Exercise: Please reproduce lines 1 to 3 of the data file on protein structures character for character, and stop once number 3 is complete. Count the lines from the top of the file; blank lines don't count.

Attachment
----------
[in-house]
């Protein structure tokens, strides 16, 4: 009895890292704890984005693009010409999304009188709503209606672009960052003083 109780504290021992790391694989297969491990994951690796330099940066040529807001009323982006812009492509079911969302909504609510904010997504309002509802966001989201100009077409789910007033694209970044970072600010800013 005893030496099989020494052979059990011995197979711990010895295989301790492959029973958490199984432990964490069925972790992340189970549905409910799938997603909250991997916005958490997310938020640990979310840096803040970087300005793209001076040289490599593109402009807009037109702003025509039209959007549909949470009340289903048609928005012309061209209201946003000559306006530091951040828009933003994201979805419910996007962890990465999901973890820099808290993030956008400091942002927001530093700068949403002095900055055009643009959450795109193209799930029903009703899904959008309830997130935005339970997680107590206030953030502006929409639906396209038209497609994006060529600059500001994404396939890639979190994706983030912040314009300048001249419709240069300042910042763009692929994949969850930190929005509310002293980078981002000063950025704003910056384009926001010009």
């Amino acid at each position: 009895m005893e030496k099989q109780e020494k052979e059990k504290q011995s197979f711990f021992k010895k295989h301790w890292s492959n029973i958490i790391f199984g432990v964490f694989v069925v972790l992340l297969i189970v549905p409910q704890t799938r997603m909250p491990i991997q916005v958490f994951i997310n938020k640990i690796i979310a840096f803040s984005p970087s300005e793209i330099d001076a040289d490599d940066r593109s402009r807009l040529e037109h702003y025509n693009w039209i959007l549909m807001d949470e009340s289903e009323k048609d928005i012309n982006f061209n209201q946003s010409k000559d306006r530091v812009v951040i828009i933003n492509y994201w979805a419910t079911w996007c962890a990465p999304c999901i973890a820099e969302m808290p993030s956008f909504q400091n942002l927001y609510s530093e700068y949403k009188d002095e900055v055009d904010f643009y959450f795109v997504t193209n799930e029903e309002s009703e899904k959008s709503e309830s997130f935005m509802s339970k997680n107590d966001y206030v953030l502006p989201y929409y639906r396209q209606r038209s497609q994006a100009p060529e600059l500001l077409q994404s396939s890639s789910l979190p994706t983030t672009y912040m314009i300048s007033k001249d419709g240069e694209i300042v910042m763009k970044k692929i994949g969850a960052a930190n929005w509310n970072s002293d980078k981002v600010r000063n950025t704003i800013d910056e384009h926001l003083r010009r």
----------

[in-house]
């Protein structure tokens, strides 16, 4: 009895890292704890984005693009010409999304009188709503209606672009960052003083 109780504290021992790391694989297969491990994951690796330099940066040529807001009323982006812009492509079911969302909504609510904010997504309002509802966001989201100009077409789910007033694209970044970072600010800013 005893030496099989020494052979059990011995197979711990010895295989301790492959029973958490199984432990964490069925972790992340189970549905409910799938997603909250991997916005958490997310938020640990979310840096803040970087300005793209001076040289490599593109402009807009037109702003025509039209959007549909949470009340289903048609928005012309061209209201946003000559306006530091951040828009933003994201979805419910996007962890990465999901973890820099808290993030956008400091942002927001530093700068949403002095900055055009643009959450795109193209799930029903009703899904959008309830997130935005339970997680107590206030953030502006929409639906396209038209497609994006060529600059500001994404396939890639979190994706983030912040314009300048001249419709240069300042910042763009692929994949969850930190929005509310002293980078981002000063950025704003910056384009926001010009």
């Amino acid at each position: 009895m005893e030496k099989q109780e020494k052979e059990k504290q011995s197979f711990f021992k010895k295989h301790w890292s492959n029973i958490i790391f199984g432990v964490f694989v069925v972790l992340l297969i189970v549905p409910q704890t799938r997603m909250p491990i991997q916005v958490f994951i997310n938020k640990i690796i979310a840096f803040s984005p970087s300005e793209i330099d001076a040289d490599d940066r593109s402009r807009l040529e037109h702003y025509n693009w039209i959007l549909m807001d949470e009340s289903e009323k048609d928005i012309n982006f061209n209201q946003s010409k000559d306006r530091v812009v951040i828009i933003n492509y994201w979805a419910t079911w996007c962890a990465p999304c999901i973890a820099e969302m808290p993030s956008f909504q400091n942002l927001y609510s530093e700068y949403k009188d002095e900055v055009d904010f643009y959450f795109v997504t193209n799930e029903e309002s009703e899904k959008s709503e309830s997130f935005m509802s339970k997680n107590d966001y206030v953030l502006p989201y929409y639906r396209q209606r038209s497609q994006a100009p060529e600059l500001l077409q994404s396939s890639s789910l979190p994706t983030t672009y912040m314009i300048s007033k001249d419709g240069e694209i300042v910042m763009k970044k692929i994949g969850a960052a930190n929005w509310n970072s002293d980078k981002v600010r000063n950025t704003i800013d910056e384009h926001l003083r010009r």